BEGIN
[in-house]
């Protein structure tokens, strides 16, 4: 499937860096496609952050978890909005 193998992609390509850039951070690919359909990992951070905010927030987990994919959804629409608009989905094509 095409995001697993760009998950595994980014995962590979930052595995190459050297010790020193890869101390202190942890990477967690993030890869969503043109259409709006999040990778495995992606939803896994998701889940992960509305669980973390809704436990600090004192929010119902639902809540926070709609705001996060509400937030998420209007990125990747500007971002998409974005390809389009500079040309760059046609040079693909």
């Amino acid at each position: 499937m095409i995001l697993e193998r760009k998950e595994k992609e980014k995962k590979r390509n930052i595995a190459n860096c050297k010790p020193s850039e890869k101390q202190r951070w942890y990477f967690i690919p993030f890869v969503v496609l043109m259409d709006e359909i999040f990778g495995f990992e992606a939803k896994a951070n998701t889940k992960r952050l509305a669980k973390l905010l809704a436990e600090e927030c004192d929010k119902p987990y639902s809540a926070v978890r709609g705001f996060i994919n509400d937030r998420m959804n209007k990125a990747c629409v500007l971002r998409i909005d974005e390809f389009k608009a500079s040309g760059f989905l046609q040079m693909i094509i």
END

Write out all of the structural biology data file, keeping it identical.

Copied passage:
[in-house]
């Protein structure tokens, strides 16, 4: 499937860096496609952050978890909005 193998992609390509850039951070690919359909990992951070905010927030987990994919959804629409608009989905094509 095409995001697993760009998950595994980014995962590979930052595995190459050297010790020193890869101390202190942890990477967690993030890869969503043109259409709006999040990778495995992606939803896994998701889940992960509305669980973390809704436990600090004192929010119902639902809540926070709609705001996060509400937030998420209007990125990747500007971002998409974005390809389009500079040309760059046609040079693909």
């Amino acid at each position: 499937m095409i995001l697993e193998r760009k998950e595994k992609e980014k995962k590979r390509n930052i595995a190459n860096c050297k010790p020193s850039e890869k101390q202190r951070w942890y990477f967690i690919p993030f890869v969503v496609l043109m259409d709006e359909i999040f990778g495995f990992e992606a939803k896994a951070n998701t889940k992960r952050l509305a669980k973390l905010l809704a436990e600090e927030c004192d929010k119902p987990y639902s809540a926070v978890r709609g705001f996060i994919n509400d937030r998420m959804n209007k990125a990747c629409v500007l971002r998409i909005d974005e390809f389009k608009a500079s040309g760059f989905l046609q040079m693909i094509i």